Looting and Riot is a result of the wrong model of development.

Wednesday 10th January marks a dark day in PNG’s history. The nation’s capital came under siege, Parliament house stormed, Manasupe’s Haus breeched, the city was pillaged, business houses looted and set aflame after failure to reconfigure what is said to be a technical glitch in the payroll system that caused the Police and public to protest.

48 years of independence and there's no record of such level of devastation in a single day. The country is still reeling from this senseless and unacceptable tragedy and traumatized by the fact that people have lost their moral compass and that's something poverty does.

Since 'Independence' in 1975 Papua New Guinea has become dominated by a foreign and imposed model of development based on unrestrained capitalism. This is a far cry from what was envisaged in our Constitution - as revealed in ACT NOW!'s analysis of Vision 2050.

Papua New Guinea's written Constitution is our Supreme Law, and it touches on almost every aspect of public life. It is both a political statement and a legal document and it sets out Papua New Guinea's National Goals, the rights and freedoms of every citizen, and the principles on which our system of government operates.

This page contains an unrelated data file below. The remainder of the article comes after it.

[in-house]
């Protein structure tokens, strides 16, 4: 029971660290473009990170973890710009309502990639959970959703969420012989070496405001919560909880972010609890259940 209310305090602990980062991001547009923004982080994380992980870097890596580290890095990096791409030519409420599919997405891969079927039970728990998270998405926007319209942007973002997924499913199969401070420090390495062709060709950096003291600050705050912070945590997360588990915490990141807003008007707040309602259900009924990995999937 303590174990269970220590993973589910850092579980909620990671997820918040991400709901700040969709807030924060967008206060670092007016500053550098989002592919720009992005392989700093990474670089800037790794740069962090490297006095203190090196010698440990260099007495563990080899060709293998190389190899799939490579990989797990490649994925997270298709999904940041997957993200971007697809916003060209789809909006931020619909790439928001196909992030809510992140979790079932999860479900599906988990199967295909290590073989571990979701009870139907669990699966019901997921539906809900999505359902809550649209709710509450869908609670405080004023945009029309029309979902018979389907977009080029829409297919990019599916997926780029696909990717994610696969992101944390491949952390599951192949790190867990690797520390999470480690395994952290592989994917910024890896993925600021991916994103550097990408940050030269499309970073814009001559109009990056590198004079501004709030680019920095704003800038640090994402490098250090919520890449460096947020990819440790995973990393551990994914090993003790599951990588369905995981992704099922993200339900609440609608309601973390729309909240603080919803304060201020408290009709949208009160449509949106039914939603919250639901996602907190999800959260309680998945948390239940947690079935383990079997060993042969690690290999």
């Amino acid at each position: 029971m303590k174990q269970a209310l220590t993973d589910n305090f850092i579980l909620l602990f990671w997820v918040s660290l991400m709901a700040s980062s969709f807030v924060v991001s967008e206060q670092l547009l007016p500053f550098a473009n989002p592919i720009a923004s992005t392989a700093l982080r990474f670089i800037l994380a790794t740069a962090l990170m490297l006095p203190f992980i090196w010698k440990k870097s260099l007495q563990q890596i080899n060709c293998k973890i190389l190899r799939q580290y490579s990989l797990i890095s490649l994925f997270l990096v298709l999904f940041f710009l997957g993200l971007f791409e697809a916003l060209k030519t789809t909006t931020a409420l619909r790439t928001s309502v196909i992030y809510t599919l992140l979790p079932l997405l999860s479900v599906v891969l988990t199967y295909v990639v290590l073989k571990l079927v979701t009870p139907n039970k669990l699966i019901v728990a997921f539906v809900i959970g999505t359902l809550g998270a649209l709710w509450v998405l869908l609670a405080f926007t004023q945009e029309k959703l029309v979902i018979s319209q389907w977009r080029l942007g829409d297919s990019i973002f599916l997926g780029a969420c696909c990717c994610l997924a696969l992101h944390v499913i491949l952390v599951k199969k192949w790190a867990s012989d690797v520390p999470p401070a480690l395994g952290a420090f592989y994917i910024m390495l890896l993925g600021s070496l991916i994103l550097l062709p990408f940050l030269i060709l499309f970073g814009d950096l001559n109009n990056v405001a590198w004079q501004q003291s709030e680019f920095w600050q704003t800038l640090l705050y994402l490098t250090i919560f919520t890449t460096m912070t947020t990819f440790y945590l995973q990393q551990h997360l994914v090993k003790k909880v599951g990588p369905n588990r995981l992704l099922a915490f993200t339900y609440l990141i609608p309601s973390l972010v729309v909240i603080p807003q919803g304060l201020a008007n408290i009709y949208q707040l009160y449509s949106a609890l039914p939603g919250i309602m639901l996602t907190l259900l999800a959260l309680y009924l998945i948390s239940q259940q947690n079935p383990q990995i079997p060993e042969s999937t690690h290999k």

The five National Goals and the accompanying Directive Principles are supposed to define the Model of Development for Papua New Guinea.

Our National Goals are:

  • Integral human development and freedom from every form of oppression
  • Equality and equal participation
  • National sovereignty and self-reliance
  • Wise us of natural resources and the environment for current and future generations
  • Reliance on the use of Papua New Guinean forms of social, political and economic organization

Over the years, successive governments have failed to use these principles to guide our country's development. Instead we have seen the increasing domination of an economic model based on large-scale resource extraction and exploitation of natural resources; dependency on large foreign-owned corporations; land alienation; export revenues; promotion of the individual and self rather than community; dependency on money; and employment in the 'formal economy'. The result has been devastating social, environmental and economic consequences for local people and most Papua New Guineans are still denied access to basic services.